I can only concede that should the argument continue your vantage point may well prevail on this point. However, in the end my arguements have a three point attack:

1. Save lives by removing some impetus for Baathist fighting. Killing leaders always hurts morale among followers. Deterrence.
2. Morally right- he is in the world's top 100 monsters of history and should he be freed the death toll would be enormous.
3. It's Iraq's choice and on this they have absolute moral authority. Example of rule of law rather than murder by whim.

Though you may vanquish one I feel certain one of the other two would skewer you nonetheless.

No doubt we will cross virtual swords in the future and I have no doubt you will acquit yourself with elan. Until then, my valiant foe. We live to fight another day.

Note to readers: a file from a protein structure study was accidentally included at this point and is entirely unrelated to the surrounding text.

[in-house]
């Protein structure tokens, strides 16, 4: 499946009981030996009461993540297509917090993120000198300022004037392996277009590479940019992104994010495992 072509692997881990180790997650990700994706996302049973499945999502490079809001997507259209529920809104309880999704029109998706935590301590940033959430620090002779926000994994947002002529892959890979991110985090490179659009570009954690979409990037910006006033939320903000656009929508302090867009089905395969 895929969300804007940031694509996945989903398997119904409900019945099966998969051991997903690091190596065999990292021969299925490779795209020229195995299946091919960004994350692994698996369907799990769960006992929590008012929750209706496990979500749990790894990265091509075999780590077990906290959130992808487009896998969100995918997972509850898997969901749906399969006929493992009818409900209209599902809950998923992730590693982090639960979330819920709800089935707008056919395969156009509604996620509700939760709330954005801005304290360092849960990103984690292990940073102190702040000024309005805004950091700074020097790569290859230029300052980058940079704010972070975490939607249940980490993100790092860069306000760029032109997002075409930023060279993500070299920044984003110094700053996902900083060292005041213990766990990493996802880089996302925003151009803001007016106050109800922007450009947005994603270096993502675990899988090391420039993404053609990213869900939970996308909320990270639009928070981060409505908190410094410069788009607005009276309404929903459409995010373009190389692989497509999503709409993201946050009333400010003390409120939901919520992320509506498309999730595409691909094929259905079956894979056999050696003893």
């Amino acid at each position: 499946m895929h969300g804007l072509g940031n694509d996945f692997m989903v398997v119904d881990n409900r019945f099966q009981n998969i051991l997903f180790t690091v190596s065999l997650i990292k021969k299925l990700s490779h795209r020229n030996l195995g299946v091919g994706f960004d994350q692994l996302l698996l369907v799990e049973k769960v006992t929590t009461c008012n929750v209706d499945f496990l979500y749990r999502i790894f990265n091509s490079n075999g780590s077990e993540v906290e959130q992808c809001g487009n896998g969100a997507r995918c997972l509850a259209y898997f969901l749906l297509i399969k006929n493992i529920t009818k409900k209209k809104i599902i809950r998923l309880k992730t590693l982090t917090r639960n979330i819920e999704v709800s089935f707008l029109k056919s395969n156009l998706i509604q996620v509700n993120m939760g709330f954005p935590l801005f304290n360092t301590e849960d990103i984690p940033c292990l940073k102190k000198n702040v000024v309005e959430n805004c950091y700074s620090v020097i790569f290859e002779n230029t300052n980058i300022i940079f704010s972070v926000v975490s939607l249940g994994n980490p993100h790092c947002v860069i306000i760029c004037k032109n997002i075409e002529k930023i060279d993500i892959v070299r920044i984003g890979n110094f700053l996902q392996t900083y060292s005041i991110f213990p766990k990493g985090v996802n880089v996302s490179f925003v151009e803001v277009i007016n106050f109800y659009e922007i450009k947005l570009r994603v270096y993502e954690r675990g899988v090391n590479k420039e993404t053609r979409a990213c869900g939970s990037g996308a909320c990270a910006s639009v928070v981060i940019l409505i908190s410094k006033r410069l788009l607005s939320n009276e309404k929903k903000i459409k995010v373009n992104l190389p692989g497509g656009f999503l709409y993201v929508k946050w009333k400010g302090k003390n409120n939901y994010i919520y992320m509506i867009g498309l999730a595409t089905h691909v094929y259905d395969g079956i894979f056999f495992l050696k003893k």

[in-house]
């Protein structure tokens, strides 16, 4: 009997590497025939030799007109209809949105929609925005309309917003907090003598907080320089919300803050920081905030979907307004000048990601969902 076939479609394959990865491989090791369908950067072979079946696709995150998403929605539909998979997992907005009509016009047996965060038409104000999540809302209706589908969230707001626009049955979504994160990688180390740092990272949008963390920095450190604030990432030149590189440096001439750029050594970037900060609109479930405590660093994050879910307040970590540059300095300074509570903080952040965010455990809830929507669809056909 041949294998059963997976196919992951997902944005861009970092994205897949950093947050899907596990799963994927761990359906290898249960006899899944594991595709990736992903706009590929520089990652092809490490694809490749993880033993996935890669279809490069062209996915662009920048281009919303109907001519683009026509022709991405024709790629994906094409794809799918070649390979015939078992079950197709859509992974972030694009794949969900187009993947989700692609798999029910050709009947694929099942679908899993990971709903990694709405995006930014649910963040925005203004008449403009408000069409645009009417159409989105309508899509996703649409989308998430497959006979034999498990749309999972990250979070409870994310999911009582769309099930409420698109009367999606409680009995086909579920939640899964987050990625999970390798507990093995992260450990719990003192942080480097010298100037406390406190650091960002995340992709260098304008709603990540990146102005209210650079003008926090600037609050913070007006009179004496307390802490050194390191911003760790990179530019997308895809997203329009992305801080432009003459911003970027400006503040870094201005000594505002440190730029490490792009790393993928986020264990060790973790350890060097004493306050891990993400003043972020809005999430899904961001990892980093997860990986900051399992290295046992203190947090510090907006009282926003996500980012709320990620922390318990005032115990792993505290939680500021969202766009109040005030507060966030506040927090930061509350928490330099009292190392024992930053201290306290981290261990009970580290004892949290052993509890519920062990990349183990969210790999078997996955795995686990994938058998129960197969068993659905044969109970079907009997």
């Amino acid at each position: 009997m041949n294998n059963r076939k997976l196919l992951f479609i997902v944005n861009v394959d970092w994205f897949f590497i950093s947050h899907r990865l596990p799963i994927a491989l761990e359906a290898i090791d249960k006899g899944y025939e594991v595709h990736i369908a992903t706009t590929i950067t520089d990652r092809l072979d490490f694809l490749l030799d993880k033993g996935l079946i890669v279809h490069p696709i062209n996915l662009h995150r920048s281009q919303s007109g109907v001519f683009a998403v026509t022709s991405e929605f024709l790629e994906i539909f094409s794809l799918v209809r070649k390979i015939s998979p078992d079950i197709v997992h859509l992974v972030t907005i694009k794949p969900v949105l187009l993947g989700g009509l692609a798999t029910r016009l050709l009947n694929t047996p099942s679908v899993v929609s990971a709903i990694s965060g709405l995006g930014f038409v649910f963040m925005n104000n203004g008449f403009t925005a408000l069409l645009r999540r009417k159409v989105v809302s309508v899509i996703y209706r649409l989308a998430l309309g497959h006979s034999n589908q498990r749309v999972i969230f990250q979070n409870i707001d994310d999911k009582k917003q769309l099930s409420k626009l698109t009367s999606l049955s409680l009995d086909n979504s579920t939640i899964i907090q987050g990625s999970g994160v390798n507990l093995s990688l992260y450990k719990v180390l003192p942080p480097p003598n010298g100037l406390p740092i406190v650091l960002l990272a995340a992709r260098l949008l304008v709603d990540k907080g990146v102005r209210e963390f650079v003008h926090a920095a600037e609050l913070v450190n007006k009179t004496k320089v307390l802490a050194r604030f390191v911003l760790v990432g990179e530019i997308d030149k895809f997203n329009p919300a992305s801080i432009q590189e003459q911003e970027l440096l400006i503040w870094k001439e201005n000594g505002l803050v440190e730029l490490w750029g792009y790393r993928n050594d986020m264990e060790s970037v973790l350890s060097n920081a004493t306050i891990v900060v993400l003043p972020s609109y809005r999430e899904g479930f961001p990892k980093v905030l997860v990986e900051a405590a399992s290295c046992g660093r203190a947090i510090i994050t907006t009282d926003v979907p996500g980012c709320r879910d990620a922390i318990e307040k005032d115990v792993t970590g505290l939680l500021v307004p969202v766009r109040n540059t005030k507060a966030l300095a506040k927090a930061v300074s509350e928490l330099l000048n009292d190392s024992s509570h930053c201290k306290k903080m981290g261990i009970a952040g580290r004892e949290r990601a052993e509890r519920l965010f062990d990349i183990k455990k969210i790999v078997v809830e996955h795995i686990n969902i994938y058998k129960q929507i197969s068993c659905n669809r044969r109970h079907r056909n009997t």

Al Maviva said...

I had a lot of contact with refugees from Saddam's regime following the first Gulf War. Sometimes, I was the first Western face they would see after being spirited out of the country immediately following a visit by the secret police. Seeing the torture inflicted on them - big difference between really harsh questioning and sleep deprivation, and having your tongue ripped out with pliers, BTW - I have a pretty good idea about what lies in Sadam's heart, and in the hearts of a lot of his helpers. Mass rape as torture, child torture, using the rape of one spouse as torture to the other, horrific mutilation, main force attacks against unarmed civilians, chemical weapons attack victims, I've seen 'em. What do you make of a guy that uses napalm on his own people, just as a show of force? The genocide of Kuwaitis and guest workers foolish enough to remain in Kuwait after the Iraqi invasion, conducted by Saddam's paramilitary police forces (along with a brigade of the PLO) showed me the remarkable initiative, inventiveness and playfulness that man can display when liquidating thousands or tens of thousands of fellow humans is both a political goal and a fun game for sadists.